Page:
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Euro Hockey League

From Wikipedia, the free encyclopedia

Euro Hockey League
Current season, competition or edition:
Current sports event 2019–20 Euro Hockey League
Euro Hockey League Logo.png
FormerlyEuroHockey Club Champions Cup
SportField hockey
Founded2007; 12 years ago (2007)
Inaugural season2007–08
No. of teams20
ConfederationEHF (Europe)
Most recent
champion(s)
Belgium Waterloo Ducks (1st title)
Most titlesGermany UHC Hamburg
Netherlands Bloemendaal (3 titles)
TV partner(s)List of broadcasters
Related
competitions
EuroHockey Club Trophy
Official websiteehlhockey.tv

The Euro Hockey League is an annual men's field hockey cup competition organized by the EHF for the very top hockey clubs in Europe. The competition was launched at the start of the 2007-08 hockey season when it merged and replaced the men's EuroHockey Club Champions Cup (the champions competition) and the EuroHockey Cup Winners Cup (the Cup Winners' competition). Featuring many of the world's best players, the EHL is now seen as the pinnacle of club hockey in Europe (hockey's equivalent of the UEFA Champions League) with top clubs from across the continent playing what many consider to be the most exciting and dynamic club hockey in the world.

The competition has been won by eight clubs, two of which have won it more than once.[1] Bloemendaal and UHC Hamburg are the most successful clubs in the tournament's history; having won it three times. The Waterloo Ducks are the reigning champions and became the first Belgian club to win the tournament.[2][3] Dutch clubs have the highest number of victories (6 wins), followed by Germany (5 wins).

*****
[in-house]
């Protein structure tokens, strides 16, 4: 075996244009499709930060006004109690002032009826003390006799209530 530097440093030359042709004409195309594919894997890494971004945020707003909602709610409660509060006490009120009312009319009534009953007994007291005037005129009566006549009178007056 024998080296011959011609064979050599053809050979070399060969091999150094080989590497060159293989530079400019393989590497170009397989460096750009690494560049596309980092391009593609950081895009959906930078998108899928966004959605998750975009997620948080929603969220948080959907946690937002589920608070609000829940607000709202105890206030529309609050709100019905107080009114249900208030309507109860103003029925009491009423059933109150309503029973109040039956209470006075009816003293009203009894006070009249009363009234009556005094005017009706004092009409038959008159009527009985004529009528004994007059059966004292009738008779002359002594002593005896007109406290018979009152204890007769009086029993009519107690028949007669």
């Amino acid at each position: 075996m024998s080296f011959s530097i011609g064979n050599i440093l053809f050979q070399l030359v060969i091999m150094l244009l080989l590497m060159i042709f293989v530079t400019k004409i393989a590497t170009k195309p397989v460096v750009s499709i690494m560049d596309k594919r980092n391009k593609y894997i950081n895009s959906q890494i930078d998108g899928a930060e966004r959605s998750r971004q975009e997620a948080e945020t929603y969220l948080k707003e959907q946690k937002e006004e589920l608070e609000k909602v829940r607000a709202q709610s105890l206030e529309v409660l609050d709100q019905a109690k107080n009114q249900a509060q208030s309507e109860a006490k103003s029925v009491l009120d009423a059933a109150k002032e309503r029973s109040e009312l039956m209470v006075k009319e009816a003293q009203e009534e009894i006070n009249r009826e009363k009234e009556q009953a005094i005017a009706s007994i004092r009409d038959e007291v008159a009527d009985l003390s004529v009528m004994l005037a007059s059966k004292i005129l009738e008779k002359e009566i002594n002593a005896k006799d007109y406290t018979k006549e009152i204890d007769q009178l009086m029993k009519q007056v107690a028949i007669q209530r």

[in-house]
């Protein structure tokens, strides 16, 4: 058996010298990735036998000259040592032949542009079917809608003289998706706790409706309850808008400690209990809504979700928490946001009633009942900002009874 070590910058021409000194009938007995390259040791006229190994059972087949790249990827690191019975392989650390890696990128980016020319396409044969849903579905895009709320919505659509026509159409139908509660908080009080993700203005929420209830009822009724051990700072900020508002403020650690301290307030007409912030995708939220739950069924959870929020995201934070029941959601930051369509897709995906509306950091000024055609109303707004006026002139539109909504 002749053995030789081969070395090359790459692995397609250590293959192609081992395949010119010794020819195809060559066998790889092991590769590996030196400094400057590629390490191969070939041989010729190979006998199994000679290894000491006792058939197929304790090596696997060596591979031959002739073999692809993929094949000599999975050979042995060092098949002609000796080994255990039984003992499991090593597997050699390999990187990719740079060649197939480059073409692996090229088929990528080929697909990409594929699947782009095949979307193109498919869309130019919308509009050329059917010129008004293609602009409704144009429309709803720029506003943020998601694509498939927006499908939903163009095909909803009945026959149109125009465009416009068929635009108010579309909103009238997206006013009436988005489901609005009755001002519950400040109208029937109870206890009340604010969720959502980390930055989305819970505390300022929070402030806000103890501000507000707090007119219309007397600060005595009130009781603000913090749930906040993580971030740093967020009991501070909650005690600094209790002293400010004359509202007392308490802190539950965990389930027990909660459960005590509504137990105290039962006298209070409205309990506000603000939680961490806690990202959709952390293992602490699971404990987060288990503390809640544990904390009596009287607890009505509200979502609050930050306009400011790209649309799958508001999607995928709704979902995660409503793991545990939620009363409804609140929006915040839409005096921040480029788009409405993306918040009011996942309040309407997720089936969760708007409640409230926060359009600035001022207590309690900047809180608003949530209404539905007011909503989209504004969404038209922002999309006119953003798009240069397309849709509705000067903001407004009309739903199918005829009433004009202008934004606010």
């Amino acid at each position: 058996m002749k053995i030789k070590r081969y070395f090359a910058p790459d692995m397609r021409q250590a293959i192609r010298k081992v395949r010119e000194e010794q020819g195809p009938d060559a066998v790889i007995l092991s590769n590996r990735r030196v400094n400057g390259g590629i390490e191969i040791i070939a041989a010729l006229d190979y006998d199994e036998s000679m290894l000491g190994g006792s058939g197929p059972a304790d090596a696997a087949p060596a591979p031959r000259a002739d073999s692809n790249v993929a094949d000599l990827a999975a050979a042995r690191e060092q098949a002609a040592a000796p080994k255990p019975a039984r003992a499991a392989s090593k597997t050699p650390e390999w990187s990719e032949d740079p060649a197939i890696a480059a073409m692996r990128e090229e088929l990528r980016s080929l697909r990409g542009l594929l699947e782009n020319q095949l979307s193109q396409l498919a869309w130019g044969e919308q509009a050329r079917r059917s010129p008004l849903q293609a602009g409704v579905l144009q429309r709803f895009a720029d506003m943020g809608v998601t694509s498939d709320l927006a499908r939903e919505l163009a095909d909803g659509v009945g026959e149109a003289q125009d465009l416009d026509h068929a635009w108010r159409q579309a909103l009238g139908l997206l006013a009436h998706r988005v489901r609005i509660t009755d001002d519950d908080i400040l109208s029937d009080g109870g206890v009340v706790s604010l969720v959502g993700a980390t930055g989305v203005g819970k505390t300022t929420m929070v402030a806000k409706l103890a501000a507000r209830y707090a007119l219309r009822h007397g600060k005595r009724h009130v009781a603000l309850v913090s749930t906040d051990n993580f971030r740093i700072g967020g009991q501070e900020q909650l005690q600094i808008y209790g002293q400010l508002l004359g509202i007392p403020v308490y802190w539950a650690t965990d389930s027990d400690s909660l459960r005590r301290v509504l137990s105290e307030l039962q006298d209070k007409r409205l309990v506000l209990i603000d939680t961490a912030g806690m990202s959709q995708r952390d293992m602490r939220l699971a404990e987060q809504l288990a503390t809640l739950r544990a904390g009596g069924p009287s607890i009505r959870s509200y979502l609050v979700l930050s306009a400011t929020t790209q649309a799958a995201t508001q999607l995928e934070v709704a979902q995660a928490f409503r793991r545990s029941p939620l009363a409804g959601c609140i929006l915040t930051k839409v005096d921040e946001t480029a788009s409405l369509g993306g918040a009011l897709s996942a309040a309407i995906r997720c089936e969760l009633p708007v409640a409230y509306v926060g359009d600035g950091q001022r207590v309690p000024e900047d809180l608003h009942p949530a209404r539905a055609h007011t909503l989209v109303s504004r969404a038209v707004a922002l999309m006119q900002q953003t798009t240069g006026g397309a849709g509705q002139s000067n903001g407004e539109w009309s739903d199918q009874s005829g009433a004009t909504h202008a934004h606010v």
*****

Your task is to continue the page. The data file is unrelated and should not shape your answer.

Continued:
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Transcription

Contents

Format

From the 2019–20 season onwards the tournament features 20 clubs from the 11 highest-ranked EHF member countries. Although the competition is called the Euro Hockey League, after round 1 the competition was a knock-out, rather than league format (similar to the UEFA Champions League in football). From the 2019–20 season onwards round one is also a knock-out format.

Qualification

From the 2019–20 season onwards each year the 20 available league places are allocated between 11 EHF member countries' National Associations, depending on those National Associations' EHF Club Ranking. National Associations ranked 1-3 in the EHL Ranking Table may enter three teams each in the Euro Hockey League, while National Associations ranked 4-6 may enter two teams each, and National Associations ranked 7-11 one team.

National Associations rankings are derived from each country's results in the Euro Hockey League and EuroHockey Club Trophy over the previous 3 years, with the points in the earlier years discounted by 50% (year 2) and 75% (year 1). This ranking of National Associations is based on the performance of all their clubs in the Euro Hockey League and EuroHockey Club Trophy. The total number of points won by clubs from each country is divided by the number of clubs to which the National Association was entitled in that year's competitions.

Each qualifying National Association is required to enter their national champion club but is otherwise free to decide the system of qualification for their own clubs for any remaining places to which they are entitled that year.

To be eligible to play in the Euro Hockey League a country must enter 2 clubs in the EHF club competitions.

Tournament

For the 2019–20 season the EHL moves to a new format with the removal of the round-robin tournament in round one.[4] Instead, a knock-out format will be used from the start of the tournament.[4] Round one will be replaced by the knockout 16 with four sides advancing to the quarter-finals, or Final 8 as it's called, on Easter.[4] The Final8 will consist of the champions from the top four nations on the EHL rankings table alongside the four sides that qualified from the knockout 16.[4] This means that instead of a total of 24 teams from 12 associations there will be 20 teams from 11 associations.[4]